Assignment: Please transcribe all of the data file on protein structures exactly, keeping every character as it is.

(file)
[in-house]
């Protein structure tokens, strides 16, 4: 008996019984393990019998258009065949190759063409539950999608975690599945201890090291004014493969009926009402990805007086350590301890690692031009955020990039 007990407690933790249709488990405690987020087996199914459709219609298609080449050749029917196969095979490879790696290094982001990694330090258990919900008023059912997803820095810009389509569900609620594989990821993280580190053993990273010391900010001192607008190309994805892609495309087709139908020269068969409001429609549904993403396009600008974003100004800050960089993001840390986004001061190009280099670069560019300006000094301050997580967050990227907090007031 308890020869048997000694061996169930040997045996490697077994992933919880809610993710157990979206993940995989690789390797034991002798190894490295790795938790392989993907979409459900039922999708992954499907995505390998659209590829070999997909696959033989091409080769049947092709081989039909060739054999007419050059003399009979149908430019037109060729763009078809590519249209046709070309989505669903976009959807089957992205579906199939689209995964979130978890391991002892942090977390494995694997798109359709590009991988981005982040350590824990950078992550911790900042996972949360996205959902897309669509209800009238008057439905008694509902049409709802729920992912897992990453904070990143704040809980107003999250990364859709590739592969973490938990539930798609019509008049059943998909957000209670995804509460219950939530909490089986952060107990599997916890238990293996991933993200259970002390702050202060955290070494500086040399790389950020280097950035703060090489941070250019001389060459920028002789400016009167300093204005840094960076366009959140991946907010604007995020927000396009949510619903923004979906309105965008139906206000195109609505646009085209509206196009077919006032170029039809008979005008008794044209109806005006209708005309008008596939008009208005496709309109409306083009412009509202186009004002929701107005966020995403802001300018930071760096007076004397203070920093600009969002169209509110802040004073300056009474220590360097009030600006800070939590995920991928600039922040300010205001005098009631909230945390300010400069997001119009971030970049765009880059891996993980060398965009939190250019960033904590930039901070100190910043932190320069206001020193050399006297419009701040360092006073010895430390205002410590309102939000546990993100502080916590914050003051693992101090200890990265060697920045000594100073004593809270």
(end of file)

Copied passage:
[in-house]
């Protein structure tokens, strides 16, 4: 008996019984393990019998258009065949190759063409539950999608975690599945201890090291004014493969009926009402990805007086350590301890690692031009955020990039 007990407690933790249709488990405690987020087996199914459709219609298609080449050749029917196969095979490879790696290094982001990694330090258990919900008023059912997803820095810009389509569900609620594989990821993280580190053993990273010391900010001192607008190309994805892609495309087709139908020269068969409001429609549904993403396009600008974003100004800050960089993001840390986004001061190009280099670069560019300006000094301050997580967050990227907090007031 308890020869048997000694061996169930040997045996490697077994992933919880809610993710157990979206993940995989690789390797034991002798190894490295790795938790392989993907979409459900039922999708992954499907995505390998659209590829070999997909696959033989091409080769049947092709081989039909060739054999007419050059003399009979149908430019037109060729763009078809590519249209046709070309989505669903976009959807089957992205579906199939689209995964979130978890391991002892942090977390494995694997798109359709590009991988981005982040350590824990950078992550911790900042996972949360996205959902897309669509209800009238008057439905008694509902049409709802729920992912897992990453904070990143704040809980107003999250990364859709590739592969973490938990539930798609019509008049059943998909957000209670995804509460219950939530909490089986952060107990599997916890238990293996991933993200259970002390702050202060955290070494500086040399790389950020280097950035703060090489941070250019001389060459920028002789400016009167300093204005840094960076366009959140991946907010604007995020927000396009949510619903923004979906309105965008139906206000195109609505646009085209509206196009077919006032170029039809008979005008008794044209109806005006209708005309008008596939008009208005496709309109409306083009412009509202186009004002929701107005966020995403802001300018930071760096007076004397203070920093600009969002169209509110802040004073300056009474220590360097009030600006800070939590995920991928600039922040300010205001005098009631909230945390300010400069997001119009971030970049765009880059891996993980060398965009939190250019960033904590930039901070100190910043932190320069206001020193050399006297419009701040360092006073010895430390205002410590309102939000546990993100502080916590914050003051693992101090200890990265060697920045000594100073004593809270």